The film adaptation of “Under the Hood” is played straight forward in its faithfulness to the source material with one exception, namely that of Ra’s Al Ghul’s hiring of the Joker, which never happened in the comic.

Other than that, it’s loyal to the emotional weight of the story and molds it fairly successfully for a PG-13 animated venture.


I love Bruce Greenwood’s approach to Batman. An older character actor most recognizable for his performances as the President of the United States in “National Treasure: Book of Secrets” and most prominently that of Starfleet Captain Christopher Pike in J.J. Abrams’ “Star Trek,” Greenwood rightfully plays Batman older, more refined and weathered.

This is certainly a Batman I can believe in, both in terms of his actions and reactions. It’s odd; there’s weight to his presence here and yet there’s also just as much flight to it. It’s a Batman that comes with experience without losing youthful edge and that’s a terrific way to take the character with this story.


Neil Patrick Harris delivers as Nightwing and, despite having little to do beyond the first conflict with Amazo, he somehow embellishes Grayson with the same qualities Greenwood does for Wayne.

The odd duck for me here is John DiMaggio as the Joker; like Kevin Michael Richardson in “The Batman,” the voice might be just a bit too low in pitch for my taste.

This, however, brings to light a larger issue. Well not so much an issue as it is a point of interest and a refreshing rarity.


“Under the Red Hood” is one of the few instances where I’ve found myself genuinely more invested and interested in a villain other than the Joker during a story in which the Joker is an active participant.

Now I’m fully aware that nearly all of Batman’s prominent rogues are intriguing and engaging characters with the right approach and material. Being his greatest adversary, however, lends itself to the Joker quickly and most often becoming a show-stealer if he’s involved.

Here, nothing of the sort happens and yet one of the flaws of “Under the Red Hood” reveals itself with the narrative almost acting as if it’s trying to force it to happen.

I’m fully aware of how integral the Joker is to the Jason Todd story, but I found myself disappointed that all of the intrigue and effort Red Hood puts into his plan is deflated when the plan is just reduced to getting closer to the Joker and killing him in revenge.

The moment is saved when Jason attempts to force Batman to make the kill but to me it just feels like the movie wants me to focus on the Joker when I don’t want to.


When I say I don’t want to, it’s because I found a far more interesting villain in the film with Black Mask. I loved how he was handled, both in Wade Williams’ performance and his operations within the narrative. The only shortcoming is his actual design; they should’ve gone a little less Tony Montana and a little more Al Capone.

Aside from that, Mask is just a treat to watch. His attitude, his mannerisms and his temper are all wonderfully conceived and calibrated in this showcase.

"I hope you understand the trouble I've gone through to arrange this little get together here. A lot of money. A lof of dead meat."  

I don’t know; maybe it’s all residual and I had just been building up all this time as far as story after story feeling pressured to fall back on the Joker that I was ready for another rogue to get the limelight.


The visual style of the film is great and rightfully dark and moody, combining contemporary urban landscape with gothic flare such as the monstrous cathedral as part of the film’s climax. Other stand out locales include Black Mask's high-rise office, rich in its color palette and especially the Batcave and Arkham Asylum, which came out great. I suspect that this version of Arkham was somewhat inspired by Rocksteady's mega popular video game version from the year before.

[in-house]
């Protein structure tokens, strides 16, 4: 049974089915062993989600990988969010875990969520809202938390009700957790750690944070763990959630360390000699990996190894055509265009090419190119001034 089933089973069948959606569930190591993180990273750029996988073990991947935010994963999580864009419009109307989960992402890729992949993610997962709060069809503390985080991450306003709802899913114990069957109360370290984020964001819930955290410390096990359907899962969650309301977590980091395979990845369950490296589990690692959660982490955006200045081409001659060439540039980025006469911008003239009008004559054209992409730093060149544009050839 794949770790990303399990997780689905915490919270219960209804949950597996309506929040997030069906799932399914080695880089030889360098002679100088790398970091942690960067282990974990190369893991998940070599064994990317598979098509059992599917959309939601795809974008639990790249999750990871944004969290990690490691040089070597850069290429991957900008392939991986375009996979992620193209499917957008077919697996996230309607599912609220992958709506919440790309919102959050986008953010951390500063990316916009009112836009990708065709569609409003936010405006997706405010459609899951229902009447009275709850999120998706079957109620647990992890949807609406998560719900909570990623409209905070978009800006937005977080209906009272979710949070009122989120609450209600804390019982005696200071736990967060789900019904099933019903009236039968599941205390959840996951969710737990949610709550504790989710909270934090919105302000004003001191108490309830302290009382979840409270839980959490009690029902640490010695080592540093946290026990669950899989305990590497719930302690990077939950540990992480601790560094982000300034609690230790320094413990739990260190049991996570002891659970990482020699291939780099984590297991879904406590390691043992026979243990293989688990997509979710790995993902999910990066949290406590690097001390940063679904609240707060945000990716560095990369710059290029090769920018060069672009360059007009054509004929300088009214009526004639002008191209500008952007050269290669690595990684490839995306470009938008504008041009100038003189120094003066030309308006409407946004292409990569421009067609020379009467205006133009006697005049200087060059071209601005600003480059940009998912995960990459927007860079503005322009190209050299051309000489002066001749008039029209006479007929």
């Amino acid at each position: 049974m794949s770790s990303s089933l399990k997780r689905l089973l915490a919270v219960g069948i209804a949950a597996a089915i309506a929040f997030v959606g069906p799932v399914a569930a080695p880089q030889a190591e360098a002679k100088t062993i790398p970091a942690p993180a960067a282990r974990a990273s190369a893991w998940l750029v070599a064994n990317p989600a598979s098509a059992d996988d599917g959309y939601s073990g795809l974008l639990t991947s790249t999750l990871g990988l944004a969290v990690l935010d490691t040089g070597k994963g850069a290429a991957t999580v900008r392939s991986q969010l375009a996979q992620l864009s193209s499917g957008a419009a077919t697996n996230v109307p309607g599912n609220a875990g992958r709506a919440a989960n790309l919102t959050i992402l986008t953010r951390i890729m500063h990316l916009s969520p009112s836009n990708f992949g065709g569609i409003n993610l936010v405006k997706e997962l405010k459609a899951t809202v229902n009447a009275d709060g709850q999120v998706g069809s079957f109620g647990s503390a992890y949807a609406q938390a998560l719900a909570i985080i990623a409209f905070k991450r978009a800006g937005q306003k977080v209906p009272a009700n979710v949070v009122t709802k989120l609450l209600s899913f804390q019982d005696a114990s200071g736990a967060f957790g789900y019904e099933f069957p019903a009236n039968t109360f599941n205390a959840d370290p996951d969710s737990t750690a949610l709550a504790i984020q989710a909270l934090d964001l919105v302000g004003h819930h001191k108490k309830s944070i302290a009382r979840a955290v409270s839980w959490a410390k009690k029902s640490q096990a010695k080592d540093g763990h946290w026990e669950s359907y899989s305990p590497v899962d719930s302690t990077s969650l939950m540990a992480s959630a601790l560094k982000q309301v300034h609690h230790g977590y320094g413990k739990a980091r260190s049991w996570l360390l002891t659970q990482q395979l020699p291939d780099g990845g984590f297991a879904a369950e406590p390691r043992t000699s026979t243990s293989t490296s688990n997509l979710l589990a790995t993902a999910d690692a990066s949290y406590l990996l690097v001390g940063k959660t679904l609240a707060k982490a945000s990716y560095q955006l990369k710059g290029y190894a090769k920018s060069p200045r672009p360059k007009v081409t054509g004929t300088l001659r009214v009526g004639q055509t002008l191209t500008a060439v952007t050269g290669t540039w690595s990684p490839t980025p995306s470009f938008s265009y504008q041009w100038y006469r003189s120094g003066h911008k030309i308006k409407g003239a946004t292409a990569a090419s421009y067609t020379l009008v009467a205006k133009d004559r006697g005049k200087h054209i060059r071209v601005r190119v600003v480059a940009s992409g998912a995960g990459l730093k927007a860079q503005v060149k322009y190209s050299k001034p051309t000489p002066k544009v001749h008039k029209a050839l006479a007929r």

I also love the approach to Ra's Al Ghul's mountain based citadel; it fits the longevity of the character and is wonderfully rendered.

The action is intensely paced to say the least.

The rooftop chases between Batman and Red Hood are kinetic and have incredible rhythm.


And there’s also the awesome confrontation with the Fearsome Hand of Four as Batman and Red Hood team up to take them out.

But of course my favorite scene HAS to be the finale of the piece, in which Batman faces Jason in a rundown apartment before being given the ultimate decision. This scene is exceedingly emotional and I love Jensen’s performance here, despite some of the hokey dialog.

“Why? I’m not talking about killing Penguin or Scarecrow or Dent. I’m talking about him. Just him. And doing it because…because he took me away from you.”

And one thing I have to say; I love that the film takes us through this horrible tragedy with Jason before ending it on a note of fateful optimism as we watch a flashback of him donning the Robin costume for the first time.

What's interesting here is that in the context of the scene, there's a moment when Jason encourages Bruce for them to get going on patrol.

Looking at it within the context of what happens to Jason and how Batman feels about him and their bond before and after his death, one can almost interpret it as if it's actually the ghost of Jason Todd. But not just Jason Todd; rather the Jason that he wants to remember. The young child with a bright future, uncompromised in his youthful innocence with becoming Robin for the first time.

It's as if it's an apparition Bruce might see nightly. Just as he's suiting up, the ghostly figure of Jason leaps into action with metaphorically as he holds the memory of the boy in his heart.

“This is the best day of my life.”


It’s just heartbreaking.

If nothing else “Batman: Under the Red Hood,” like several of the Animated “DC Universe” movies, is a great way to introduce a broader audience to concepts and characters from the comics like Jason Todd and the idea of there being multiple Robins.

With its approach as far as adaptations, the format can also help introduce viewers to the iconic DC stories we all know and love and I think that’s a positive thing.

Who knows; maybe someone’s interest got piqued enough that they went and bought the “Under the Hood” trade. That would certainly justify creating these films more than anything.

One can only hope that outcome is the one most favored.

Whatever the case, “Under the Red Hood” is a decent watch and certainly worth a look for diehard fans of the character.